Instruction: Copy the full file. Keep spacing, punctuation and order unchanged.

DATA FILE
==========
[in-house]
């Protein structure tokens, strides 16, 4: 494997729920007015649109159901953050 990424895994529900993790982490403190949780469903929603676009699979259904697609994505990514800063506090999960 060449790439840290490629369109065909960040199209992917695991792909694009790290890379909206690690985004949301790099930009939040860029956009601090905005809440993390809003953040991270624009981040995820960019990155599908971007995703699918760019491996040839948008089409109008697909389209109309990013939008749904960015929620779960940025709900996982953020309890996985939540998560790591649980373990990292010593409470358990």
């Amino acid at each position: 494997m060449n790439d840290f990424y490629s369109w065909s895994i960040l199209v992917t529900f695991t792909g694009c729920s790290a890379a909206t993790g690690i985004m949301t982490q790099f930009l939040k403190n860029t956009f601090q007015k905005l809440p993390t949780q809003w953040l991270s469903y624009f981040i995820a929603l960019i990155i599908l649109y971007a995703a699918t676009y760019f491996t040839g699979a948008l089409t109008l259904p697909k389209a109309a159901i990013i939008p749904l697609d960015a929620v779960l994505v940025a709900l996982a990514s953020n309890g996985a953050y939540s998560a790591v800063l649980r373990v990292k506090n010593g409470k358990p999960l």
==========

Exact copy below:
[in-house]
């Protein structure tokens, strides 16, 4: 494997729920007015649109159901953050 990424895994529900993790982490403190949780469903929603676009699979259904697609994505990514800063506090999960 060449790439840290490629369109065909960040199209992917695991792909694009790290890379909206690690985004949301790099930009939040860029956009601090905005809440993390809003953040991270624009981040995820960019990155599908971007995703699918760019491996040839948008089409109008697909389209109309990013939008749904960015929620779960940025709900996982953020309890996985939540998560790591649980373990990292010593409470358990």
């Amino acid at each position: 494997m060449n790439d840290f990424y490629s369109w065909s895994i960040l199209v992917t529900f695991t792909g694009c729920s790290a890379a909206t993790g690690i985004m949301t982490q790099f930009l939040k403190n860029t956009f601090q007015k905005l809440p993390t949780q809003w953040l991270s469903y624009f981040i995820a929603l960019i990155i599908l649109y971007a995703a699918t676009y760019f491996t040839g699979a948008l089409t109008l259904p697909k389209a109309a159901i990013i939008p749904l697609d960015a929620v779960l994505v940025a709900l996982a990514s953020n309890g996985a953050y939540s998560a790591v800063l649980r373990v990292k506090n010593g409470k358990p999960l």